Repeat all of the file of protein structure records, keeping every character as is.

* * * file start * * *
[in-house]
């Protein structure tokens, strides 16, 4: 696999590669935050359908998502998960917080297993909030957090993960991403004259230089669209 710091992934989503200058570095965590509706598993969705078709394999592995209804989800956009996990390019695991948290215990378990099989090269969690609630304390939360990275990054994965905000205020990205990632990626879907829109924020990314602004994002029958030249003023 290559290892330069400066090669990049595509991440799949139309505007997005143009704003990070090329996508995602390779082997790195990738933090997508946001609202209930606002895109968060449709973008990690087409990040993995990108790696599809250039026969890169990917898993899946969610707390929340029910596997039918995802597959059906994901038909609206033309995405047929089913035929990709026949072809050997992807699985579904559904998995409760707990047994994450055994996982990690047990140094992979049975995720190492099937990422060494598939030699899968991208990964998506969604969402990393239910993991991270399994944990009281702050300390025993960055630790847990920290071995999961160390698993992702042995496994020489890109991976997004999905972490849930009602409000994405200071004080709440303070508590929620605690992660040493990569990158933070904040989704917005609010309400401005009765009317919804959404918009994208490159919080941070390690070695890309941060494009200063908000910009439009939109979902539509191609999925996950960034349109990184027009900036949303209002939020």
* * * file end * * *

[in-house]
């Protein structure tokens, strides 16, 4: 696999590669935050359908998502998960917080297993909030957090993960991403004259230089669209 710091992934989503200058570095965590509706598993969705078709394999592995209804989800956009996990390019695991948290215990378990099989090269969690609630304390939360990275990054994965905000205020990205990632990626879907829109924020990314602004994002029958030249003023 290559290892330069400066090669990049595509991440799949139309505007997005143009704003990070090329996508995602390779082997790195990738933090997508946001609202209930606002895109968060449709973008990690087409990040993995990108790696599809250039026969890169990917898993899946969610707390929340029910596997039918995802597959059906994901038909609206033309995405047929089913035929990709026949072809050997992807699985579904559904998995409760707990047994994450055994996982990690047990140094992979049975995720190492099937990422060494598939030699899968991208990964998506969604969402990393239910993991991270399994944990009281702050300390025993960055630790847990920290071995999961160390698993992702042995496994020489890109991976997004999905972490849930009602409000994405200071004080709440303070508590929620605690992660040493990569990158933070904040989704917005609010309400401005009765009317919804959404918009994208490159919080941070390690070695890309941060494009200063908000910009439009939109979902539509191609999925996950960034349109990184027009900036949303209002939020």